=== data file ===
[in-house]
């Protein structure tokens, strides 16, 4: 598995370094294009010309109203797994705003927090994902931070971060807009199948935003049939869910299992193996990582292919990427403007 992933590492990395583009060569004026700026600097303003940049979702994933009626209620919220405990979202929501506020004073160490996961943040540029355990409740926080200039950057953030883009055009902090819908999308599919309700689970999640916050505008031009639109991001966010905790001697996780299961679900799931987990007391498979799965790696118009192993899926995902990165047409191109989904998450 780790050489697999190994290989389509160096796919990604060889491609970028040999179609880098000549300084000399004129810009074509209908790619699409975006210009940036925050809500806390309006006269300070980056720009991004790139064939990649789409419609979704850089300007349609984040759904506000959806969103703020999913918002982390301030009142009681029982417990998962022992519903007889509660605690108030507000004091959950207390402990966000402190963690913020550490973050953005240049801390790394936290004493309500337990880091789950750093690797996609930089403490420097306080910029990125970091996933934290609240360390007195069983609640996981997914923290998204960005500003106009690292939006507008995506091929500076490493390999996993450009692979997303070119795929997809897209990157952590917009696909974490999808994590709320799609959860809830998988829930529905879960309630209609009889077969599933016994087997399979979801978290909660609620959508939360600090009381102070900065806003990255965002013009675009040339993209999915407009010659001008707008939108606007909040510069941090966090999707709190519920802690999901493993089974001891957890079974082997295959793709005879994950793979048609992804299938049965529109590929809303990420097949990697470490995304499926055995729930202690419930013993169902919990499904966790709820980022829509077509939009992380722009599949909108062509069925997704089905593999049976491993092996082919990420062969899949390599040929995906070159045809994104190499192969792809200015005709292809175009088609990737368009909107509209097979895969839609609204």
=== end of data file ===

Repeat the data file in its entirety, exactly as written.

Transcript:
[in-house]
């Protein structure tokens, strides 16, 4: 598995370094294009010309109203797994705003927090994902931070971060807009199948935003049939869910299992193996990582292919990427403007 992933590492990395583009060569004026700026600097303003940049979702994933009626209620919220405990979202929501506020004073160490996961943040540029355990409740926080200039950057953030883009055009902090819908999308599919309700689970999640916050505008031009639109991001966010905790001697996780299961679900799931987990007391498979799965790696118009192993899926995902990165047409191109989904998450 780790050489697999190994290989389509160096796919990604060889491609970028040999179609880098000549300084000399004129810009074509209908790619699409975006210009940036925050809500806390309006006269300070980056720009991004790139064939990649789409419609979704850089300007349609984040759904506000959806969103703020999913918002982390301030009142009681029982417990998962022992519903007889509660605690108030507000004091959950207390402990966000402190963690913020550490973050953005240049801390790394936290004493309500337990880091789950750093690797996609930089403490420097306080910029990125970091996933934290609240360390007195069983609640996981997914923290998204960005500003106009690292939006507008995506091929500076490493390999996993450009692979997303070119795929997809897209990157952590917009696909974490999808994590709320799609959860809830998988829930529905879960309630209609009889077969599933016994087997399979979801978290909660609620959508939360600090009381102070900065806003990255965002013009675009040339993209999915407009010659001008707008939108606007909040510069941090966090999707709190519920802690999901493993089974001891957890079974082997295959793709005879994950793979048609992804299938049965529109590929809303990420097949990697470490995304499926055995729930202690419930013993169902919990499904966790709820980022829509077509939009992380722009599949909108062509069925997704089905593999049976491993092996082919990420062969899949390599040929995906070159045809994104190499192969792809200015005709292809175009088609990737368009909107509209097979895969839609609204």